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Set Your Inner Geek Free

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Just because no one's called you a nerd since junior high doesn't mean you aren't one. David Christiansen sheds light on why being a geek is good, but being a nerd is bad. Do you know which one you are?
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If you, like me, first got into computers and software when you were still a teen, you have probably had the dubious honor of being labeled a geek or a nerd. Hopefully this honor didn’t also include wedgies or swirlies, but if it did, perhaps you will find a little comfort in this article. It’s good to be a geek, and I’m going to explain why.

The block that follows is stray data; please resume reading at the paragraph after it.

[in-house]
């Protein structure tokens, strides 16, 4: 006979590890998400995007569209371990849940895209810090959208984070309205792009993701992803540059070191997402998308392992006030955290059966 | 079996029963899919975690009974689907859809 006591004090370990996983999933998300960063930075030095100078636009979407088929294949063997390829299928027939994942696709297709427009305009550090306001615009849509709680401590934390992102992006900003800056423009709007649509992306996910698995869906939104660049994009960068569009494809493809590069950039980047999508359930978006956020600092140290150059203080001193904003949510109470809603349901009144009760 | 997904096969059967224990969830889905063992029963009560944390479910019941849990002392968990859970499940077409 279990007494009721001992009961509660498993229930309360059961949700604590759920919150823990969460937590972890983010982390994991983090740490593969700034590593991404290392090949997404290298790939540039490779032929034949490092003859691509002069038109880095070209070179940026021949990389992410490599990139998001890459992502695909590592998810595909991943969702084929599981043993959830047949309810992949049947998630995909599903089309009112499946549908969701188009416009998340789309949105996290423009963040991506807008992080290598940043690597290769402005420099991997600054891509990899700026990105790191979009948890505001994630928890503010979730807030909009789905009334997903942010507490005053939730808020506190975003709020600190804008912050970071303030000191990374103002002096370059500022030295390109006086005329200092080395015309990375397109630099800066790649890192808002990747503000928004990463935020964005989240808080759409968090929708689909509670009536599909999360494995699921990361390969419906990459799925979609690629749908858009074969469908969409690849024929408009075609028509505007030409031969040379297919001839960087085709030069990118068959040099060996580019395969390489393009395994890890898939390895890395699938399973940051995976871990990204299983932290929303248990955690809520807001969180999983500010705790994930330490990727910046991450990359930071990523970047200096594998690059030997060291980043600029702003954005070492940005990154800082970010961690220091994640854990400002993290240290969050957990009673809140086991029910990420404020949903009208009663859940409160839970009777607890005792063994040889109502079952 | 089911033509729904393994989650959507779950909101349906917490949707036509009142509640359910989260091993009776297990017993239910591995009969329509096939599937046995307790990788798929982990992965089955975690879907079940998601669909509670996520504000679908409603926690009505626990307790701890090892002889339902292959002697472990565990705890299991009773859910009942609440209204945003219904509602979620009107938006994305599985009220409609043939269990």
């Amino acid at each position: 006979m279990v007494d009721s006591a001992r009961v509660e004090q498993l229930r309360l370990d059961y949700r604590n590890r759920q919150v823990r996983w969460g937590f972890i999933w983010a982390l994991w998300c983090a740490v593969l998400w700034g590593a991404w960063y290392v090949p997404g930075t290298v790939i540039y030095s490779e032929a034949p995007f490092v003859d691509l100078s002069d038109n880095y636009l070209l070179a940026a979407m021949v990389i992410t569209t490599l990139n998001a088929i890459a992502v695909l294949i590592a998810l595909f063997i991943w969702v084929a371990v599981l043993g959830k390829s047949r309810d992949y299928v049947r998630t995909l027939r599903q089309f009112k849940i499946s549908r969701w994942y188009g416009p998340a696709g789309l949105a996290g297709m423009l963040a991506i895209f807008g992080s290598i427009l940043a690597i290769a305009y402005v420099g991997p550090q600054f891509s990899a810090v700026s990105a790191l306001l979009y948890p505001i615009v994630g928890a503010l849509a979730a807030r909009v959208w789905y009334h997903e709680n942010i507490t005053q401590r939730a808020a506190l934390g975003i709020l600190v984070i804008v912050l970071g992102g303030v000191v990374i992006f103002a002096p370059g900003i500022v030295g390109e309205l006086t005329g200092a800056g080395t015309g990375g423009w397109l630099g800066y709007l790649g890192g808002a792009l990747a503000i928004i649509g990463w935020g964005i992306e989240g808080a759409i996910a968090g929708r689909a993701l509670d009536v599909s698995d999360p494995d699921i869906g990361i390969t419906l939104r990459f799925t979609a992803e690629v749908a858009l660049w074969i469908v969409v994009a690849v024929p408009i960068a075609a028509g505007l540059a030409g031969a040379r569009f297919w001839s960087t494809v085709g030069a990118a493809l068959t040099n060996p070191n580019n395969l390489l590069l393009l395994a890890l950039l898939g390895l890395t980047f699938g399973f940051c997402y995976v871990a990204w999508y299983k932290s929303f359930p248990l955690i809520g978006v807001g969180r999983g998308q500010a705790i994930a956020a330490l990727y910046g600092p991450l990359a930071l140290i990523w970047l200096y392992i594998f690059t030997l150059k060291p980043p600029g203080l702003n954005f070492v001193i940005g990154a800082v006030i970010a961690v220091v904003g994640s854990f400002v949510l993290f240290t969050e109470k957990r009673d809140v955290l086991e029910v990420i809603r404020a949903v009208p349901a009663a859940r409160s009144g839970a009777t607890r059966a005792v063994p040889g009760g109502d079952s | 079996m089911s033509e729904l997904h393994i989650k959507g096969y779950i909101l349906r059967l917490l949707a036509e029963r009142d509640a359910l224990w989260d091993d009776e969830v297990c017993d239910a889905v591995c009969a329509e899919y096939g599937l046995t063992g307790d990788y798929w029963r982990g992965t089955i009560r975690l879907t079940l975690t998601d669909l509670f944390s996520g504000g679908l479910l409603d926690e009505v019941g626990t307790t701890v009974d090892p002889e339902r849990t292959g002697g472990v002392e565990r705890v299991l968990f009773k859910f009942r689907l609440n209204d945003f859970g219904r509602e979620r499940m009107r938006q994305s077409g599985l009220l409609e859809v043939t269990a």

Nerds and Geeks are Not the Same

First, we must address the words. There is a difference between a geek and a nerd, and it’s important to understand them, even if the general population doesn’t. Why? Because everyone in IT is a geek or a nerd, including you. But not me. I’m normal! Right... I think this article will clearly demonstrate that I, too, am a geek. But not a nerd—at least not all the time.

Let me tell you what Webster says:

Geek: 1: a carnival performer often billed as a wild man whose act usually includes biting the head off a live chicken or snake; 2: a person often of an intellectual bent who is disapproved of.

What the heck? A wild man who bites off snake heads? How did that evolve into a dude with a PDA on his belt?

Nerd: perhaps from nerd, a creature in the children’s book If I Ran the Zoo (1950) by Dr. Seuss (Theodor Geisel): an unstylish, unattractive, or socially inept person; especially: one slavishly devoted to intellectual or academic pursuits.

Sweet. The next time someone calls you a nerd, thank Dr. Seuss.

There is a subtle but important difference between a geek and a nerd. A geek has an "intellectual bent" that others find odd. A nerd, however, is a social klutz.

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